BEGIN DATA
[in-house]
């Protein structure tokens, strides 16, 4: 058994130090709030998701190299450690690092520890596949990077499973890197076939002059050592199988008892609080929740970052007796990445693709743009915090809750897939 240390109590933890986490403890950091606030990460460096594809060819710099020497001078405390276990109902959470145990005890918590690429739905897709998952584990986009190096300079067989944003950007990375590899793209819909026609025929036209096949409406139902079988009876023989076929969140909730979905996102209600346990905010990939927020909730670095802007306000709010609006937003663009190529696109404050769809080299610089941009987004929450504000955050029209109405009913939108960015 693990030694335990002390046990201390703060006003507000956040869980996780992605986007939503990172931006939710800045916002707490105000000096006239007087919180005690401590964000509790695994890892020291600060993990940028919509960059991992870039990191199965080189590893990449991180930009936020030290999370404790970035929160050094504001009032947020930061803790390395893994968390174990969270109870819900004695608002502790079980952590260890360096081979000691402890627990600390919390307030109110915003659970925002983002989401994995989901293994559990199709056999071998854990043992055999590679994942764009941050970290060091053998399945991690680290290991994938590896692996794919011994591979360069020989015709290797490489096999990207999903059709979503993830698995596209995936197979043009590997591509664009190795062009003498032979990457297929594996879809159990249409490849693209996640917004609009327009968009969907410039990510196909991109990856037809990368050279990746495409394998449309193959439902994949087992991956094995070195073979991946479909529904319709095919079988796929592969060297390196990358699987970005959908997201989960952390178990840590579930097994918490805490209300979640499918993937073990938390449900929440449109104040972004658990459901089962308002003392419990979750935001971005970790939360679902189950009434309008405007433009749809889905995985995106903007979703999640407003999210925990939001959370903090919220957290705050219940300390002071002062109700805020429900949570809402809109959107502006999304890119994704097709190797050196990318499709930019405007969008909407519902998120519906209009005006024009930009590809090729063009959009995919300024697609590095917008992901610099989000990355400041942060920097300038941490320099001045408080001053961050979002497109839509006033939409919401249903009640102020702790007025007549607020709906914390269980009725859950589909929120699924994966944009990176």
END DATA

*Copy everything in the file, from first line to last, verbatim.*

[in-house]
């Protein structure tokens, strides 16, 4: 058994130090709030998701190299450690690092520890596949990077499973890197076939002059050592199988008892609080929740970052007796990445693709743009915090809750897939 240390109590933890986490403890950091606030990460460096594809060819710099020497001078405390276990109902959470145990005890918590690429739905897709998952584990986009190096300079067989944003950007990375590899793209819909026609025929036209096949409406139902079988009876023989076929969140909730979905996102209600346990905010990939927020909730670095802007306000709010609006937003663009190529696109404050769809080299610089941009987004929450504000955050029209109405009913939108960015 693990030694335990002390046990201390703060006003507000956040869980996780992605986007939503990172931006939710800045916002707490105000000096006239007087919180005690401590964000509790695994890892020291600060993990940028919509960059991992870039990191199965080189590893990449991180930009936020030290999370404790970035929160050094504001009032947020930061803790390395893994968390174990969270109870819900004695608002502790079980952590260890360096081979000691402890627990600390919390307030109110915003659970925002983002989401994995989901293994559990199709056999071998854990043992055999590679994942764009941050970290060091053998399945991690680290290991994938590896692996794919011994591979360069020989015709290797490489096999990207999903059709979503993830698995596209995936197979043009590997591509664009190795062009003498032979990457297929594996879809159990249409490849693209996640917004609009327009968009969907410039990510196909991109990856037809990368050279990746495409394998449309193959439902994949087992991956094995070195073979991946479909529904319709095919079988796929592969060297390196990358699987970005959908997201989960952390178990840590579930097994918490805490209300979640499918993937073990938390449900929440449109104040972004658990459901089962308002003392419990979750935001971005970790939360679902189950009434309008405007433009749809889905995985995106903007979703999640407003999210925990939001959370903090919220957290705050219940300390002071002062109700805020429900949570809402809109959107502006999304890119994704097709190797050196990318499709930019405007969008909407519902998120519906209009005006024009930009590809090729063009959009995919300024697609590095917008992901610099989000990355400041942060920097300038941490320099001045408080001053961050979002497109839509006033939409919401249903009640102020702790007025007549607020709906914390269980009725859950589909929120699924994966944009990176």